AB 1520 – CaliforniaStatus: Inactive / Dead
Year Introduced: 2021
Health care coverage: prostate cancer: screening.
Existing law, the Knox-Keene Health Care Service Plan Act of 1975, provides for the licensure and regulation of health care service plans by the Department of Managed Health Care and makes a willful violation of the act a crime. Existing law also provides for the regulation of health insurers by the Department of Insurance. Existing law requires individual and group health care service plan contracts and health insurance policies to provide coverage for the screening and diagnosis of prostate cancer, when medically necessary and consistent with good professional practice. Existing law specifies that it does not prevent the application of deductible or copayment provisions for those services. Existing law requires an individual or small group health care service plan contract or health insurance policy to, at a minimum, include coverage for essential health benefits, which include preventive services, pursuant to the federal Patient Protection and Affordable Care Act.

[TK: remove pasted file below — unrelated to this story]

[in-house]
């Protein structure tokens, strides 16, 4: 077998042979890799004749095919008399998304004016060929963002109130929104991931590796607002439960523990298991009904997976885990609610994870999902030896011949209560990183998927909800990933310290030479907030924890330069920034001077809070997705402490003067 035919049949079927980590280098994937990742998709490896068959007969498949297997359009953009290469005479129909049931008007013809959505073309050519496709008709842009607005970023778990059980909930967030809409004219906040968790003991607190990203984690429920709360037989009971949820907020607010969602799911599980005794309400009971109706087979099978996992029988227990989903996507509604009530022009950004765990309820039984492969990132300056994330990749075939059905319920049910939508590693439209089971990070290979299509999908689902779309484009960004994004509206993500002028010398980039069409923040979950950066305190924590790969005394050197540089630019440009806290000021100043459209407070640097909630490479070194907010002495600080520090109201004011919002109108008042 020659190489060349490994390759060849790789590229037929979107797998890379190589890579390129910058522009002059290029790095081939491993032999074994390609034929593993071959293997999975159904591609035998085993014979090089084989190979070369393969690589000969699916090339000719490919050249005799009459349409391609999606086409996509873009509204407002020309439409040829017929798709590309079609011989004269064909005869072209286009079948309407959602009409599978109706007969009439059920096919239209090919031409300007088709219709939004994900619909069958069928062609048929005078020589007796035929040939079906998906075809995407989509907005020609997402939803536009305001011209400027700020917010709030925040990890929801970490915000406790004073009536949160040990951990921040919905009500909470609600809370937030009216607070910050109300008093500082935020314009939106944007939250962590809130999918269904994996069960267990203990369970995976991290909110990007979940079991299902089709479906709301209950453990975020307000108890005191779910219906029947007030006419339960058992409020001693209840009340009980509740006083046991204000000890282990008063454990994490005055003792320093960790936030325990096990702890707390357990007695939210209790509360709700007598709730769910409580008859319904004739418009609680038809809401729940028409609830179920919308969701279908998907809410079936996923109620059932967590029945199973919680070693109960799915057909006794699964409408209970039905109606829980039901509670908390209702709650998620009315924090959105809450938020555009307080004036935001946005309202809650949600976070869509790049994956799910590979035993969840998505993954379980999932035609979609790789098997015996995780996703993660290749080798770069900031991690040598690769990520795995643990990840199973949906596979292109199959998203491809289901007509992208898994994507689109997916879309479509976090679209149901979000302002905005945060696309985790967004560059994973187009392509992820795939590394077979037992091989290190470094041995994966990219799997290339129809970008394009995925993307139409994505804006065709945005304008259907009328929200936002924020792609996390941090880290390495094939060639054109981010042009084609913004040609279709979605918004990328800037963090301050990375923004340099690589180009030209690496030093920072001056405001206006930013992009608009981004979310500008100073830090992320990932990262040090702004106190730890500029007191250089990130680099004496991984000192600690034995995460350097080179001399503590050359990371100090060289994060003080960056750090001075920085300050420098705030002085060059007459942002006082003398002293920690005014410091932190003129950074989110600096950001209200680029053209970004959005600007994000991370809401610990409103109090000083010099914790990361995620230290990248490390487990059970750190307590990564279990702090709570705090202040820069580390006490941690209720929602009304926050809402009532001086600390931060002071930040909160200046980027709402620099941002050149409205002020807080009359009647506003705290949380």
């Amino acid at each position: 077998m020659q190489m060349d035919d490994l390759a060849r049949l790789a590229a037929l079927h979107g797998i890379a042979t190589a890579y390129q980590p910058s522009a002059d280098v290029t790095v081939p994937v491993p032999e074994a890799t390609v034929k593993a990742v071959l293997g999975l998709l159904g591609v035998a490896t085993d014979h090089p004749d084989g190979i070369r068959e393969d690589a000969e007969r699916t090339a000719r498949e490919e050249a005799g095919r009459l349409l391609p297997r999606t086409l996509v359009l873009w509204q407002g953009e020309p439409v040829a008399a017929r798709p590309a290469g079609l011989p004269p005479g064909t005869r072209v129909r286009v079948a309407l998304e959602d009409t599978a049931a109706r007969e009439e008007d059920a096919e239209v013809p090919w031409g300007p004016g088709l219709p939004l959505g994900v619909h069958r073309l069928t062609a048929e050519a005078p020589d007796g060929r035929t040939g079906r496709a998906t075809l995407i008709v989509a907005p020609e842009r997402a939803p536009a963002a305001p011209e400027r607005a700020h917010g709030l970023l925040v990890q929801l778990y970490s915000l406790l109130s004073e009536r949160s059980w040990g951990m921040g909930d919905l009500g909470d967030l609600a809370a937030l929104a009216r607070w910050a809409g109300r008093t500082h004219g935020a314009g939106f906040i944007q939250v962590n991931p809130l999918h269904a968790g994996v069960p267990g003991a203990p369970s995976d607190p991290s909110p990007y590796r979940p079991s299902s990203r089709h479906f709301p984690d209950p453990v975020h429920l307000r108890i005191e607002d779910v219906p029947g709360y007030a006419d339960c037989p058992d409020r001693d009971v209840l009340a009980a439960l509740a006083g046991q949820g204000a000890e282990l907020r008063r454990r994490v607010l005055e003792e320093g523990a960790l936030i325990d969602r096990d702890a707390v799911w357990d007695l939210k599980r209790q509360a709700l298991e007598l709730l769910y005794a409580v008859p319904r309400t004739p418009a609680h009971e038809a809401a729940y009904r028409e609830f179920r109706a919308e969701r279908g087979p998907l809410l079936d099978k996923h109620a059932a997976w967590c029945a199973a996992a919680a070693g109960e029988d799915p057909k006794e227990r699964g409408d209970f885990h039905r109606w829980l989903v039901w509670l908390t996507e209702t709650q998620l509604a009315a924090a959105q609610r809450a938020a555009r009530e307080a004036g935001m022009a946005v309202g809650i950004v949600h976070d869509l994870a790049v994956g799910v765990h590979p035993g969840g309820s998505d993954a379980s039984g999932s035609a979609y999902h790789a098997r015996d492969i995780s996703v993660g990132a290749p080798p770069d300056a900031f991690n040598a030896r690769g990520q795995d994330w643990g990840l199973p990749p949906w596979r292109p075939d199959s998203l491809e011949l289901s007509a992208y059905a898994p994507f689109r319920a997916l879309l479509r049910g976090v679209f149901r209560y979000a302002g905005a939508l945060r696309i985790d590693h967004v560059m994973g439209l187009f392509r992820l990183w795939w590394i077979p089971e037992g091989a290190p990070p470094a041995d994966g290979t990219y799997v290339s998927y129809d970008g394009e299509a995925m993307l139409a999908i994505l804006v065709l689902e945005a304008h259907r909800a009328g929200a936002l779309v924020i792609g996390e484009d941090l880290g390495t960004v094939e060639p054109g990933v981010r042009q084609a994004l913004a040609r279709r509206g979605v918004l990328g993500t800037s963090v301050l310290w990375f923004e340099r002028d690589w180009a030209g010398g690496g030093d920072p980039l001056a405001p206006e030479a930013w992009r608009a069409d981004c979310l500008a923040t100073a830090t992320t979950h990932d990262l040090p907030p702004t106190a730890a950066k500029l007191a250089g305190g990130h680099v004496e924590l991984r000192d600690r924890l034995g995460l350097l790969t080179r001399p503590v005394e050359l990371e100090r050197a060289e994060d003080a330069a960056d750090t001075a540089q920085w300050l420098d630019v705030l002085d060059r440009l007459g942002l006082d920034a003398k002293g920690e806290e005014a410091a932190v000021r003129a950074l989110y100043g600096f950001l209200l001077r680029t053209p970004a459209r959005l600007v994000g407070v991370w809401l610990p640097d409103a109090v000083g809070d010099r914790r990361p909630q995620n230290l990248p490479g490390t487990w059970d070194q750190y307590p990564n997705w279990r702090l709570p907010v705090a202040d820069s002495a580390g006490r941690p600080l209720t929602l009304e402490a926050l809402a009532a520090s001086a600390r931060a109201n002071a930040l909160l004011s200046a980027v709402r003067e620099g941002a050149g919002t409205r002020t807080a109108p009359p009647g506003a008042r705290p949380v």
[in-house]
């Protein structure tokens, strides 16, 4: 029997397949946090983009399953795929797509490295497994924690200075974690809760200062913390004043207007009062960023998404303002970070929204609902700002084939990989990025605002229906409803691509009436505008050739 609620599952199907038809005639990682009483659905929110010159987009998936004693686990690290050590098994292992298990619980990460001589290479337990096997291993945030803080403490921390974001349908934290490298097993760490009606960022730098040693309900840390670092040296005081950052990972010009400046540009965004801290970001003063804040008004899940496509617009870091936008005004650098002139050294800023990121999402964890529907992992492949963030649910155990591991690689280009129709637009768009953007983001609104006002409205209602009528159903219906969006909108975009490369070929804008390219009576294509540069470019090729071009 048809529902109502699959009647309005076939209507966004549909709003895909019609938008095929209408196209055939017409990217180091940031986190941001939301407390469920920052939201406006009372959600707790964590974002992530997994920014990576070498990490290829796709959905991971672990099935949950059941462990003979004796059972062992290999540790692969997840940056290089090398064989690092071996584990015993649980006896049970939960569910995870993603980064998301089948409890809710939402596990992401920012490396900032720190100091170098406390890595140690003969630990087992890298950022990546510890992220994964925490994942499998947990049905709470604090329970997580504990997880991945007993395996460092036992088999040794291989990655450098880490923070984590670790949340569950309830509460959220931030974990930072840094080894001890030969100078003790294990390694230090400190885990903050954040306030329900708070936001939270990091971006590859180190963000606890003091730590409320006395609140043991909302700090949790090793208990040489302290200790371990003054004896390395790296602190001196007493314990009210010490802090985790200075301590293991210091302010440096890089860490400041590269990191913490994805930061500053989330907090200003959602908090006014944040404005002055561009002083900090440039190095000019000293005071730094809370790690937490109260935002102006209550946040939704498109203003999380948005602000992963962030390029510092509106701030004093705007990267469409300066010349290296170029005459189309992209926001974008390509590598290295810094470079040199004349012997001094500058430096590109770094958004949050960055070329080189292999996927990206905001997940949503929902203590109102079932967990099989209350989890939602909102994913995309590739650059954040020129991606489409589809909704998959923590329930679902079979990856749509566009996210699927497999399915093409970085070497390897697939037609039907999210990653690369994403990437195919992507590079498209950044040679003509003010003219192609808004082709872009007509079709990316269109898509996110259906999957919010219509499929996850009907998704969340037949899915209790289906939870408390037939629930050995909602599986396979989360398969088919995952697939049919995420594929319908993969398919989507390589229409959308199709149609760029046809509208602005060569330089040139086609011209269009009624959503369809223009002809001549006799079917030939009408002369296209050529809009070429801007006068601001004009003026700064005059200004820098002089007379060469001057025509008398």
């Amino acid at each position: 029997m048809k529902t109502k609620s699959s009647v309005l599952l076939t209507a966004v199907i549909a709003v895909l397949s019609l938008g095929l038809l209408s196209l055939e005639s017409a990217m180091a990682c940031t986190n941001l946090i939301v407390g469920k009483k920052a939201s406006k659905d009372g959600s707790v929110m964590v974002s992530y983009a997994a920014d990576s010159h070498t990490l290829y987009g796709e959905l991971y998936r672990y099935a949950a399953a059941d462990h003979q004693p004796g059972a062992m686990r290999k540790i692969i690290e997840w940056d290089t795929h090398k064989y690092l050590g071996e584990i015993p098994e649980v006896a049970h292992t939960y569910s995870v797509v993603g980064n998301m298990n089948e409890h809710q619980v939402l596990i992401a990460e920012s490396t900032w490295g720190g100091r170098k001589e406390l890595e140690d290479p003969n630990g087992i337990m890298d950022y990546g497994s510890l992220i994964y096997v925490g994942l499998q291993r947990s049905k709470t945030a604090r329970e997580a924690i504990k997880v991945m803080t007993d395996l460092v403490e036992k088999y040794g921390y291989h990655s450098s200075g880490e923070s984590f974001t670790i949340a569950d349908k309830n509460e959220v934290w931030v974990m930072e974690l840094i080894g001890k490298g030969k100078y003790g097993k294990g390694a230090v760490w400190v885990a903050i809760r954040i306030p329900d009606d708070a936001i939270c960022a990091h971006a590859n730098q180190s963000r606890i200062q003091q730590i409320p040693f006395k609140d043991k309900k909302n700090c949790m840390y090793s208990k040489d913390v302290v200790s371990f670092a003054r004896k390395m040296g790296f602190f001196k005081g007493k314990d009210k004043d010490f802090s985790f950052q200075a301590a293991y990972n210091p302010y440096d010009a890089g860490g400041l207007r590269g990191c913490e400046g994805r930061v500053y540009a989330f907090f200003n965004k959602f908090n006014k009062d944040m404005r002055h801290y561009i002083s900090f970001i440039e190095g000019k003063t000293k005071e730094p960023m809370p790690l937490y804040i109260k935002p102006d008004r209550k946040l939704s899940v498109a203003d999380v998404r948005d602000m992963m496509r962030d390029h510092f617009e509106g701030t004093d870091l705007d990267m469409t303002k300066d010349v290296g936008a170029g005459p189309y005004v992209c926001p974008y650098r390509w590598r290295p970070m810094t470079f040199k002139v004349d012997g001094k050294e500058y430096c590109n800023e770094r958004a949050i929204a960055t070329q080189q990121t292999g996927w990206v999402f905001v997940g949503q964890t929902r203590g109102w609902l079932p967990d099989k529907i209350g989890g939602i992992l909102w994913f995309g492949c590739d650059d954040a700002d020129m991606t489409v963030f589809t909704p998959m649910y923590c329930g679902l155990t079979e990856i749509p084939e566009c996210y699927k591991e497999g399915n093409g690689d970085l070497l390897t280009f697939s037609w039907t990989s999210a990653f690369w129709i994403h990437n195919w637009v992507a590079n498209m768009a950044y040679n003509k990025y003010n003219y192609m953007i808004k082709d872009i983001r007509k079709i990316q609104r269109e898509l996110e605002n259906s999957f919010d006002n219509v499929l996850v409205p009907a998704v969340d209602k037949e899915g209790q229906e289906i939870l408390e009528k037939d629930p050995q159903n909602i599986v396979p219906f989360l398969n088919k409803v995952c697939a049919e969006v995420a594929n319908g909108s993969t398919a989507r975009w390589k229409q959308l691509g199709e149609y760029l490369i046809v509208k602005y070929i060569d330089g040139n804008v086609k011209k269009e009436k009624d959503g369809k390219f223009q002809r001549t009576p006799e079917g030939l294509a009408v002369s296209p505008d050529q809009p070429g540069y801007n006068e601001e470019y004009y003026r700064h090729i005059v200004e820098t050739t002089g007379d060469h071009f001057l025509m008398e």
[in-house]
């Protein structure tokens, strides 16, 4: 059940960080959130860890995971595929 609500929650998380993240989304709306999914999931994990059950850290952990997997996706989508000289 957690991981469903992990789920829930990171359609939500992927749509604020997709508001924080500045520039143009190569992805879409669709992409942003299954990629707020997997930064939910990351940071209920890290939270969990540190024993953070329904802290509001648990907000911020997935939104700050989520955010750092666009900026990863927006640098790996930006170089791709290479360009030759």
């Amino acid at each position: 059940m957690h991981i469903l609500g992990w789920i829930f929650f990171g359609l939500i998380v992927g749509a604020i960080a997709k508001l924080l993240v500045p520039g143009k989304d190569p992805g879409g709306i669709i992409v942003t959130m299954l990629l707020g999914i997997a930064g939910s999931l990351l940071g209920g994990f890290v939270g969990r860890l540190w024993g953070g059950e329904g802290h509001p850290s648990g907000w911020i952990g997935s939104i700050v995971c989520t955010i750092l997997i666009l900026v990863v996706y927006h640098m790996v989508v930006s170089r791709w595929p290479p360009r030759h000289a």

This bill would prohibit a health care service plan or a health insurance policy issued, amended, renewed, or delivered on or after January 1, 2022, from applying a deductible, copyament, or coinsurance to coverage for preventive care screening services for prostate cancer for an enrolled or insured who is 55 years of age or older or is 40 years of age or older and is high risk, as defined.
Because a willful violation of the bill’s requirements relative to health care service plans would be a crime, the bill would impose a state-mandated local program.
The California Constitution requires the state to reimburse local agencies and school districts for certain costs mandated by the state. Statutory provisions establish procedures for making that reimbursement.
This bill would provide that no reimbursement is required by this act for a specified reason.
Return to Database Search
© 2018-2019 The SLIHCQ Database. Initial funding for this project was provided by the Robert Wood Johnson Foundation. The views expressed here do not necessarily reflect the views of the Foundation.